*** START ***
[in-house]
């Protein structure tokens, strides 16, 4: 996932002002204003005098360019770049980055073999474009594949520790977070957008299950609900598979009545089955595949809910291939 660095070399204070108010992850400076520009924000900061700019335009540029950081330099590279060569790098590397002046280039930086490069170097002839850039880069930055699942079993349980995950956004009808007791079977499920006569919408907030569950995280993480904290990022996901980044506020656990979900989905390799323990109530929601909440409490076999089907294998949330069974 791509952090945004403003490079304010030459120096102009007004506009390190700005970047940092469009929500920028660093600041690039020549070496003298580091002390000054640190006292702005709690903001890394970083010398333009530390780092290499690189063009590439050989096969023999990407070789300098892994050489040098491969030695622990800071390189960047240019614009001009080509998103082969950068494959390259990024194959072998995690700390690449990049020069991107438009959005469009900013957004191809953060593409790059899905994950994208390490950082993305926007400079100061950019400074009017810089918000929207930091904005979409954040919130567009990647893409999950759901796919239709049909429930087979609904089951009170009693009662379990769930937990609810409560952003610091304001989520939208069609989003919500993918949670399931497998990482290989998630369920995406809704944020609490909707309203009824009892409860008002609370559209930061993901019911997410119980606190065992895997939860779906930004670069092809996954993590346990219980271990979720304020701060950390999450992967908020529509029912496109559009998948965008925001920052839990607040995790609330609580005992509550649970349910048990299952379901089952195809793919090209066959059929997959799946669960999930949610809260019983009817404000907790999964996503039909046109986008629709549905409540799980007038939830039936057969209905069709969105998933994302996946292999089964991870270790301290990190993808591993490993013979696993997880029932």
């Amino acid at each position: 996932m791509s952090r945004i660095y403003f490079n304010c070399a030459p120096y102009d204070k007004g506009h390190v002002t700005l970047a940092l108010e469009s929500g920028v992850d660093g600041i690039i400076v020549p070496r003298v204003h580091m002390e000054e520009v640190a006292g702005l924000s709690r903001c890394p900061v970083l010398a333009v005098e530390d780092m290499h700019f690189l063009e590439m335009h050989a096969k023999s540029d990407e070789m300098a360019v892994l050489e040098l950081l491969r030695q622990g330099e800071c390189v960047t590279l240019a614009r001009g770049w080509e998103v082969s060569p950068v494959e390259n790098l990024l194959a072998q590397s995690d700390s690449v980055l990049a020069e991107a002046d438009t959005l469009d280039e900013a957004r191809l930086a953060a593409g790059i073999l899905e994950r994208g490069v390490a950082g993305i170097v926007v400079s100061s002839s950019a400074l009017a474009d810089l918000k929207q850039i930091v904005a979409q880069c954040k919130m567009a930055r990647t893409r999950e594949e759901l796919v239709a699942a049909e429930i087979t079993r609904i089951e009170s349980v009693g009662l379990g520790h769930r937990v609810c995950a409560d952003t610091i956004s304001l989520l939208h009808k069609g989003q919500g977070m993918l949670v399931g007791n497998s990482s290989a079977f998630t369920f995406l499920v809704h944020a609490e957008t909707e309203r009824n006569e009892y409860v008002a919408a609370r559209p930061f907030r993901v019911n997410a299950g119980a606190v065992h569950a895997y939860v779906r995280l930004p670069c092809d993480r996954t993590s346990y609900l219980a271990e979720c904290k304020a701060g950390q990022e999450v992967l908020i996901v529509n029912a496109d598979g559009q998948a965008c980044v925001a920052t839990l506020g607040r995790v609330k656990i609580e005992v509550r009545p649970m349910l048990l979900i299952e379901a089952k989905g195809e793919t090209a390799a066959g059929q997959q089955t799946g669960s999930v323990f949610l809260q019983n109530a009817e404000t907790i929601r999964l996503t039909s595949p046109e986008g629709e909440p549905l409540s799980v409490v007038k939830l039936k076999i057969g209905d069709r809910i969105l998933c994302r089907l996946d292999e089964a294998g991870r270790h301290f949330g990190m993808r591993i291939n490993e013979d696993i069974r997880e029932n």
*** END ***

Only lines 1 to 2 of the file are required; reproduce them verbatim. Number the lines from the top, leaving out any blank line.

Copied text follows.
[in-house]
């Protein structure tokens, strides 16, 4: 996932002002204003005098360019770049980055073999474009594949520790977070957008299950609900598979009545089955595949809910291939 660095070399204070108010992850400076520009924000900061700019335009540029950081330099590279060569790098590397002046280039930086490069170097002839850039880069930055699942079993349980995950956004009808007791079977499920006569919408907030569950995280993480904290990022996901980044506020656990979900989905390799323990109530929601909440409490076999089907294998949330069974 791509952090945004403003490079304010030459120096102009007004506009390190700005970047940092469009929500920028660093600041690039020549070496003298580091002390000054640190006292702005709690903001890394970083010398333009530390780092290499690189063009590439050989096969023999990407070789300098892994050489040098491969030695622990800071390189960047240019614009001009080509998103082969950068494959390259990024194959072998995690700390690449990049020069991107438009959005469009900013957004191809953060593409790059899905994950994208390490950082993305926007400079100061950019400074009017810089918000929207930091904005979409954040919130567009990647893409999950759901796919239709049909429930087979609904089951009170009693009662379990769930937990609810409560952003610091304001989520939208069609989003919500993918949670399931497998990482290989998630369920995406809704944020609490909707309203009824009892409860008002609370559209930061993901019911997410119980606190065992895997939860779906930004670069092809996954993590346990219980271990979720304020701060950390999450992967908020529509029912496109559009998948965008925001920052839990607040995790609330609580005992509550649970349910048990299952379901089952195809793919090209066959059929997959799946669960999930949610809260019983009817404000907790999964996503039909046109986008629709549905409540799980007038939830039936057969209905069709969105998933994302996946292999089964991870270790301290990190993808591993490993013979696993997880029932």